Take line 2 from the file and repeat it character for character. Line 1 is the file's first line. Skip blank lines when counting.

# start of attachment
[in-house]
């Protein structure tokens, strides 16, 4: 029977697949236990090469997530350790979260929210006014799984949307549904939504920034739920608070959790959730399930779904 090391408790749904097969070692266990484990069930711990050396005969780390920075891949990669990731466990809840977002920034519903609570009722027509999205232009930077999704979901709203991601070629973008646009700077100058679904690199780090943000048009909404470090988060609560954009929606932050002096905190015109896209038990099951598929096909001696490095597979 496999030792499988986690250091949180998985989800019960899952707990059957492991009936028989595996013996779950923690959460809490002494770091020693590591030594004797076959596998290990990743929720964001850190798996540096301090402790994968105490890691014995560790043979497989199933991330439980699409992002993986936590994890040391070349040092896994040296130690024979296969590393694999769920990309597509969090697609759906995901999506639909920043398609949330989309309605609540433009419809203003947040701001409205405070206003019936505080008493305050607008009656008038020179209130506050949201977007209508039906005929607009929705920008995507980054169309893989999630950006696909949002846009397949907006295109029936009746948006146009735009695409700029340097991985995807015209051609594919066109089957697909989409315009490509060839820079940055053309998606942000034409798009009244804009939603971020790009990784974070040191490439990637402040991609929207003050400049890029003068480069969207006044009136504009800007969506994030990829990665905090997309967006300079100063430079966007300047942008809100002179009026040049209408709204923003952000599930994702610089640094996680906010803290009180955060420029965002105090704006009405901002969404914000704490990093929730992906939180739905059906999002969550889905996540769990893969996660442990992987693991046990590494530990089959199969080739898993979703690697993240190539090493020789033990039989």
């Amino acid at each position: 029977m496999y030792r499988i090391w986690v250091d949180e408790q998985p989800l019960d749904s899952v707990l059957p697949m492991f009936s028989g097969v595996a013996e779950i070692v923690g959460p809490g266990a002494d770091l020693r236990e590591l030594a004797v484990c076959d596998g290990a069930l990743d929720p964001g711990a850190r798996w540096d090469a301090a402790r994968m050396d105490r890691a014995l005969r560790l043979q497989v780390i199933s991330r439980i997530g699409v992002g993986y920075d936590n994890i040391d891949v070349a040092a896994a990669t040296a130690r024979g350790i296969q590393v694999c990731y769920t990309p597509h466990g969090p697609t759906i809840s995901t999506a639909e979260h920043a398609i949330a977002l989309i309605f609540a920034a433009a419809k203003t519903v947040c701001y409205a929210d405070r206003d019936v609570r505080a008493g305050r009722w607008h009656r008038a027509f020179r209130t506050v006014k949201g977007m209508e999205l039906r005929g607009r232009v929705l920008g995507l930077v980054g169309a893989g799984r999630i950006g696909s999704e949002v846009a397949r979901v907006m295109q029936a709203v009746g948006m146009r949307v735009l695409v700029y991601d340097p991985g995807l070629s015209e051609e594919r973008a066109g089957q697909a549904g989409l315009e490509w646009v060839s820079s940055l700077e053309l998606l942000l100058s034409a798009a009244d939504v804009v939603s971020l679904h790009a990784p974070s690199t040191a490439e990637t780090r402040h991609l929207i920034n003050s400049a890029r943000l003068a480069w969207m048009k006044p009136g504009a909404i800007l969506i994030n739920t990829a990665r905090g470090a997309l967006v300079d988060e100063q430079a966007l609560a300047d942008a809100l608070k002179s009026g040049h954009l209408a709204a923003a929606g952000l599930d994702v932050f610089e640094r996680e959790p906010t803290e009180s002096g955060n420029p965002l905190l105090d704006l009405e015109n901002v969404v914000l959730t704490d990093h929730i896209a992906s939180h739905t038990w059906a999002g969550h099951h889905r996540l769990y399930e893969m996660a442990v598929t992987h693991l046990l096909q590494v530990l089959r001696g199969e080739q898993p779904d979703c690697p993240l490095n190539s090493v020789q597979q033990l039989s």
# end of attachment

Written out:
């Protein structure tokens, strides 16, 4: 029977697949236990090469997530350790979260929210006014799984949307549904939504920034739920608070959790959730399930779904 090391408790749904097969070692266990484990069930711990050396005969780390920075891949990669990731466990809840977002920034519903609570009722027509999205232009930077999704979901709203991601070629973008646009700077100058679904690199780090943000048009909404470090988060609560954009929606932050002096905190015109896209038990099951598929096909001696490095597979 496999030792499988986690250091949180998985989800019960899952707990059957492991009936028989595996013996779950923690959460809490002494770091020693590591030594004797076959596998290990990743929720964001850190798996540096301090402790994968105490890691014995560790043979497989199933991330439980699409992002993986936590994890040391070349040092896994040296130690024979296969590393694999769920990309597509969090697609759906995901999506639909920043398609949330989309309605609540433009419809203003947040701001409205405070206003019936505080008493305050607008009656008038020179209130506050949201977007209508039906005929607009929705920008995507980054169309893989999630950006696909949002846009397949907006295109029936009746948006146009735009695409700029340097991985995807015209051609594919066109089957697909989409315009490509060839820079940055053309998606942000034409798009009244804009939603971020790009990784974070040191490439990637402040991609929207003050400049890029003068480069969207006044009136504009800007969506994030990829990665905090997309967006300079100063430079966007300047942008809100002179009026040049209408709204923003952000599930994702610089640094996680906010803290009180955060420029965002105090704006009405901002969404914000704490990093929730992906939180739905059906999002969550889905996540769990893969996660442990992987693991046990590494530990089959199969080739898993979703690697993240190539090493020789033990039989």